Another day, another economically illiterate bleat by a Democratic politician about Swiss bank accounts. Bra-vo, Rep. Tim Ryan (D-Ohio):
"No one in Youngstown, Ohio has a Swiss bank account. Or Akron, or Cleveland, or down the Ohio River, or in the Appalachian part of Ohio," Ryan said. […]
"So I think it's gone too far -- that's why you're seeing these very high levels of inequality," he added. "Hopefully, there will be an appreciation for speaking to that. And then governing that way too, that your focus is going to be on people in Akron and Youngstown, Ohio, and what can be helpful to their quality of life, not just how many houses in the Hamptons can you have."
Really? No one in Youngstown has a Swiss bank account? That might come as news to executives at this new local job-creator:
YOUNGSTOWN - Another major player in the oil and gas industry has decided to set up shop in the Mahoning Valley, bringing about 150 jobs with it.
Geneva, Switzerland-based Weatherford International Ltd. plans to put a "multipurpose operations facility" into a building it bought April 20 at 1110 Performance Place in Youngstown's Salt Springs Industrial Park.
The company said it will employ about 150 at the facility, which tentatively is scheduled to start operating in late September.
Remember: Because of the populist, economically illiterate Foreign Account Tax Compliance Act, Swiss citizens working in the United States at American-job-creators like Weatherford are being unceremoniously dumped by their banks back home. Imagine for a moment going to your ATM to pull out money, and seeing the message "account closed." I have talked to multiple Swiss expatriates and bankers alike who say that that's now commonplace.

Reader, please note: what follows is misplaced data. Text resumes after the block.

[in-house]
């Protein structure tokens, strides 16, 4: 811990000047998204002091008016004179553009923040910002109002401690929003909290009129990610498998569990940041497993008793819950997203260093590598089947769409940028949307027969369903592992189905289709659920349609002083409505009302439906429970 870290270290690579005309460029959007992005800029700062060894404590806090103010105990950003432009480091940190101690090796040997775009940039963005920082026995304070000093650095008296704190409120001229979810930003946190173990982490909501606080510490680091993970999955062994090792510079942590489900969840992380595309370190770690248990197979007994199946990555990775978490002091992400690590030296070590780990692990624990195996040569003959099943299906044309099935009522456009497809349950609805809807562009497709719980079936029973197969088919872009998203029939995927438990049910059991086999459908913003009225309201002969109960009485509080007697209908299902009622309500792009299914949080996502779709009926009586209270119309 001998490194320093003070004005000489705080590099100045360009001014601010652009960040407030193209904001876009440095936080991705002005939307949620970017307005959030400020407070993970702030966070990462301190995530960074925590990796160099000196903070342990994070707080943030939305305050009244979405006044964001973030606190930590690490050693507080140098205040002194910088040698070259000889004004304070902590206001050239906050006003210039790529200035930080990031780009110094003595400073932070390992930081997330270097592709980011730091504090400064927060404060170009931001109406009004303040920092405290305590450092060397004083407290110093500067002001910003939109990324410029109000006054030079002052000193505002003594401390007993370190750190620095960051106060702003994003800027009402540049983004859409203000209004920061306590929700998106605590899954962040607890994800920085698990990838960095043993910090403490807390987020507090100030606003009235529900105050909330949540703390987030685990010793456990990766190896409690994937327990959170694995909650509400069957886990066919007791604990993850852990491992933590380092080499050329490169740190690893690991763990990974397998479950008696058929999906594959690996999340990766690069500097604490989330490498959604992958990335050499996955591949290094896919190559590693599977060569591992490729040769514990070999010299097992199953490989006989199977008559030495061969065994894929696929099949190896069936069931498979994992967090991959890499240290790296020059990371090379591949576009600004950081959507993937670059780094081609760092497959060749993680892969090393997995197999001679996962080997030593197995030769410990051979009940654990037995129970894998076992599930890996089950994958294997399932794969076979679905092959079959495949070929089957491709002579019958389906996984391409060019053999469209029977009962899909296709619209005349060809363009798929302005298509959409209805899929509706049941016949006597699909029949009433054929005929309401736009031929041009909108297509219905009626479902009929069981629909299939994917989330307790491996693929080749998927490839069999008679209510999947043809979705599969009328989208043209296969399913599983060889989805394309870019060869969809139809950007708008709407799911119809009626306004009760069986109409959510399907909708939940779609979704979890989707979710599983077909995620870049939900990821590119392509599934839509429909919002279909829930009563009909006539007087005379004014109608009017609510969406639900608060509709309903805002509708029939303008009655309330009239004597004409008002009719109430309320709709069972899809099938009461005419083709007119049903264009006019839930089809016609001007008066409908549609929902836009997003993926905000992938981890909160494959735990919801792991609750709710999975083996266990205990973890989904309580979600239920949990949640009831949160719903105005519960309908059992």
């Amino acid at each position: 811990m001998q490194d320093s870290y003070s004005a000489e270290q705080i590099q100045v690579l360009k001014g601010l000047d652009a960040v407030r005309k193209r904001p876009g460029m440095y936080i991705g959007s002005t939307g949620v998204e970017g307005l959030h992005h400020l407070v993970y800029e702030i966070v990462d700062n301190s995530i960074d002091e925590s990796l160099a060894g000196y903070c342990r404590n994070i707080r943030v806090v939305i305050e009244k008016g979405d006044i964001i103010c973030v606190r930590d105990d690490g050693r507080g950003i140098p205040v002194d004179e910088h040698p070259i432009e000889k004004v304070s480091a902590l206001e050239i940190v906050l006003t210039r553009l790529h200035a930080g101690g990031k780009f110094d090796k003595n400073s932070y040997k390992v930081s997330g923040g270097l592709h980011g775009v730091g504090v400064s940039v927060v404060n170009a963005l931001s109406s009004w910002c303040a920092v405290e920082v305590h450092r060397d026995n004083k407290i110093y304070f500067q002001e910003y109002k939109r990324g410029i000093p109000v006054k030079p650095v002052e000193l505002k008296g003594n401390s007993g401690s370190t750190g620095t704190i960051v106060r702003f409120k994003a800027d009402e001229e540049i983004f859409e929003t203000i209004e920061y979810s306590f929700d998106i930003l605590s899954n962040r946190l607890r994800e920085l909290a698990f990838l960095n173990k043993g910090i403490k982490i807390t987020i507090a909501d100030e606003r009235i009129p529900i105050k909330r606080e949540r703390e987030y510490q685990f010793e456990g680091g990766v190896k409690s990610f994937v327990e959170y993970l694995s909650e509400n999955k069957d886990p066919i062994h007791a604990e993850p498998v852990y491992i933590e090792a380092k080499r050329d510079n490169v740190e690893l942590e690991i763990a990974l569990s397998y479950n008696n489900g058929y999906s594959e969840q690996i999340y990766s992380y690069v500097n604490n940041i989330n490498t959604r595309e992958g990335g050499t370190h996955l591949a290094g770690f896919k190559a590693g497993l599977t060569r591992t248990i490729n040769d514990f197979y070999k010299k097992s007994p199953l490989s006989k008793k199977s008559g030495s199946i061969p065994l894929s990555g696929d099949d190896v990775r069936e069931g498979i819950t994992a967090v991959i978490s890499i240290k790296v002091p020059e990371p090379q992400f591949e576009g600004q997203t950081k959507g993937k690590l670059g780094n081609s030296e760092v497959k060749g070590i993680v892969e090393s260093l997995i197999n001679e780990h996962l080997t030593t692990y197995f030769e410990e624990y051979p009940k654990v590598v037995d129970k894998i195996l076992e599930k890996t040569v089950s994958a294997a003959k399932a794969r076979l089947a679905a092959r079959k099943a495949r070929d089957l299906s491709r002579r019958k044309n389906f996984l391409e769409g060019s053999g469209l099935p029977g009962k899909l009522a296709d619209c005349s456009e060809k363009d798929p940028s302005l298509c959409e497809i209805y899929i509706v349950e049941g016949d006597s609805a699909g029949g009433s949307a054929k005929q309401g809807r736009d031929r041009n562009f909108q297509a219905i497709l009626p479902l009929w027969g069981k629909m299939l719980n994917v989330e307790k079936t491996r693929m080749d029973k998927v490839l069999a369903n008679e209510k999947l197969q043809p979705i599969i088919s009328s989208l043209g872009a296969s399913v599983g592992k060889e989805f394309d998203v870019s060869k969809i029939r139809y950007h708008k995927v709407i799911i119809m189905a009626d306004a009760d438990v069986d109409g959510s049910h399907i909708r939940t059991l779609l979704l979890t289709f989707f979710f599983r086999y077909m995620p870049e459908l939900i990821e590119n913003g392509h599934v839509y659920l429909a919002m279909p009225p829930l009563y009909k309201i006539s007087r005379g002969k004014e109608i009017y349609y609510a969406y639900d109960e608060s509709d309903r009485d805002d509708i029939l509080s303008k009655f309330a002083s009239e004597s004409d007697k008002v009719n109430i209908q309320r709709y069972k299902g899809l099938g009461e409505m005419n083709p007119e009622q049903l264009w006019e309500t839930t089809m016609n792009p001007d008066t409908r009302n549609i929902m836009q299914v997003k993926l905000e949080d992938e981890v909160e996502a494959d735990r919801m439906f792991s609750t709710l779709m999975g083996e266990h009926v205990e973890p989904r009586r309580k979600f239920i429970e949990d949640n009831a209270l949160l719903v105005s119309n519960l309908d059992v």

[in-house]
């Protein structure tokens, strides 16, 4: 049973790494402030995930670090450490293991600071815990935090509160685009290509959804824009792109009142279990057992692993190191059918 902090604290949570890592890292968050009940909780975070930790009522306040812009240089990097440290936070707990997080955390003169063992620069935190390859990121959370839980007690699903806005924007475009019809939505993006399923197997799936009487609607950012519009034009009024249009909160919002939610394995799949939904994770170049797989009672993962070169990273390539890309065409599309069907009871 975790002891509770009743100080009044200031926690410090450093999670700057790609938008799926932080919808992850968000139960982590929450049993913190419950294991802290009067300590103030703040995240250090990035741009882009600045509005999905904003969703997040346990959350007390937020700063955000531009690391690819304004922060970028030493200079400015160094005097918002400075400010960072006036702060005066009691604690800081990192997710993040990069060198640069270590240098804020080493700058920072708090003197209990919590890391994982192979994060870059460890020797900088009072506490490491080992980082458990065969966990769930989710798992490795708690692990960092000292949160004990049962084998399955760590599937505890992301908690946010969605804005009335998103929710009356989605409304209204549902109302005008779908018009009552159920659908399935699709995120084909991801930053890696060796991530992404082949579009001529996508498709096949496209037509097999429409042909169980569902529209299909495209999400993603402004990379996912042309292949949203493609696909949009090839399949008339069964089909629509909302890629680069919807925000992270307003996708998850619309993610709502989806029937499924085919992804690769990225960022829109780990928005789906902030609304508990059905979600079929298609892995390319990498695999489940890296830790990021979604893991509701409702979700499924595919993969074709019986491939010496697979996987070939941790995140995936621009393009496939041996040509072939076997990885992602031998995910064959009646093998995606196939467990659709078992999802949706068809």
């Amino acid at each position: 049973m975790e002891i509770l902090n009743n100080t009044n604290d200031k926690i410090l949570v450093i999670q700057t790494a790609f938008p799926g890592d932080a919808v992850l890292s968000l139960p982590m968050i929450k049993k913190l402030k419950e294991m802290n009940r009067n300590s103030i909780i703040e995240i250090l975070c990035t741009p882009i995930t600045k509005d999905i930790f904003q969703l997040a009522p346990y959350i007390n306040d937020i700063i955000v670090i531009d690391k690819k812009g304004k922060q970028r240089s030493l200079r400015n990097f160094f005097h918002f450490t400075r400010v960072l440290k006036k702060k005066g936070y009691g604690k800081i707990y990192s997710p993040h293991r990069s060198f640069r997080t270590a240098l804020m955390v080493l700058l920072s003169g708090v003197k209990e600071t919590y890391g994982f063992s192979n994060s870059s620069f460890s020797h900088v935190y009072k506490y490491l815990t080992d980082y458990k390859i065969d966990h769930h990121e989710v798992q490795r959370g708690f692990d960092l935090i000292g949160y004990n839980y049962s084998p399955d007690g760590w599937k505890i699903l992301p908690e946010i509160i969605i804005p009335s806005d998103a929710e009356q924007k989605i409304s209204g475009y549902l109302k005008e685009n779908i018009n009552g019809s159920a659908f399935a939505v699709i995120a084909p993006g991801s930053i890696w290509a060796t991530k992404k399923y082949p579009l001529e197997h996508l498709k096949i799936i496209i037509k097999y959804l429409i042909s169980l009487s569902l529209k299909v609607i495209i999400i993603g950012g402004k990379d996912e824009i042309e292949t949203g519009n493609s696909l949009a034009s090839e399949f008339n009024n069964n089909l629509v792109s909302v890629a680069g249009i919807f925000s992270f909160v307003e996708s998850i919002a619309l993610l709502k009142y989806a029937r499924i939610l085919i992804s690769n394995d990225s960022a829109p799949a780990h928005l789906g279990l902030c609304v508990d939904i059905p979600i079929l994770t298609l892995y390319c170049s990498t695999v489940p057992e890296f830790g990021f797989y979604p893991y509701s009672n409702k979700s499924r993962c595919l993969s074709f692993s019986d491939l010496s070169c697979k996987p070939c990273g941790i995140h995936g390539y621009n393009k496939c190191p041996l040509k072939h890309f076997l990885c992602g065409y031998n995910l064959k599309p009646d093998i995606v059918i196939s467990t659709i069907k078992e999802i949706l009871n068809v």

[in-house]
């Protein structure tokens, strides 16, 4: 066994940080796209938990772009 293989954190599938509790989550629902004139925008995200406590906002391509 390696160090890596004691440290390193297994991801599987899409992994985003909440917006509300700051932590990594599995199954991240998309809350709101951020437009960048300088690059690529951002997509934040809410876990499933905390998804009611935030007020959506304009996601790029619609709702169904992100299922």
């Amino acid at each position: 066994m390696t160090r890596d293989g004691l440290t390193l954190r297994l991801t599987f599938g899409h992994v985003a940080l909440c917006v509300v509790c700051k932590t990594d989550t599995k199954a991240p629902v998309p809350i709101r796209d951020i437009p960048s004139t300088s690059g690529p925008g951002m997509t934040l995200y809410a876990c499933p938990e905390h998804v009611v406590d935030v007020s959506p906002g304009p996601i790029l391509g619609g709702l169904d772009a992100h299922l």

Why should we care about a bunch of goddamned fondue-eating Novartis executives? Switzerland was by several accounts the largest source of foreign direct investment into the United States in 2010 [PDF], and is consistently among the top foreign investors in the presumably Ohio-friendly field of manufacturing. The Swiss government estimates that Swiss companies employ a half-million Americans.
So we are now actively infuriating not only some of the roughly five million American expatriates who are seeing their bank accounts shuttered all over the globe, but also the very type of job-creating Swiss investors and executives to whom a prudent country might be a tad more welcoming. As this Congressional Research Service report [PDF] puts it, "Foreign direct investments are highly sought after by many state and local governments that are struggling to create additional jobs in their localities." Do tell.
Like the January statement from Sen. Carl Levin (D-Mich.) that "There is no such thing as an ordinary Swiss bank account," Tim Ryan's claim that "No one in Youngstown, Ohio has a Swiss bank account" is becoming a self-fulfilling prophecy, precisely because of consequence-oblivious millionaire Democratic politicians like Carl Levin and Barack Obama. And it's cities like Youngstown that stand to suffer most.
I wrote last week on "The Dark Side of Anti-'Swiss Bank Account' Politics."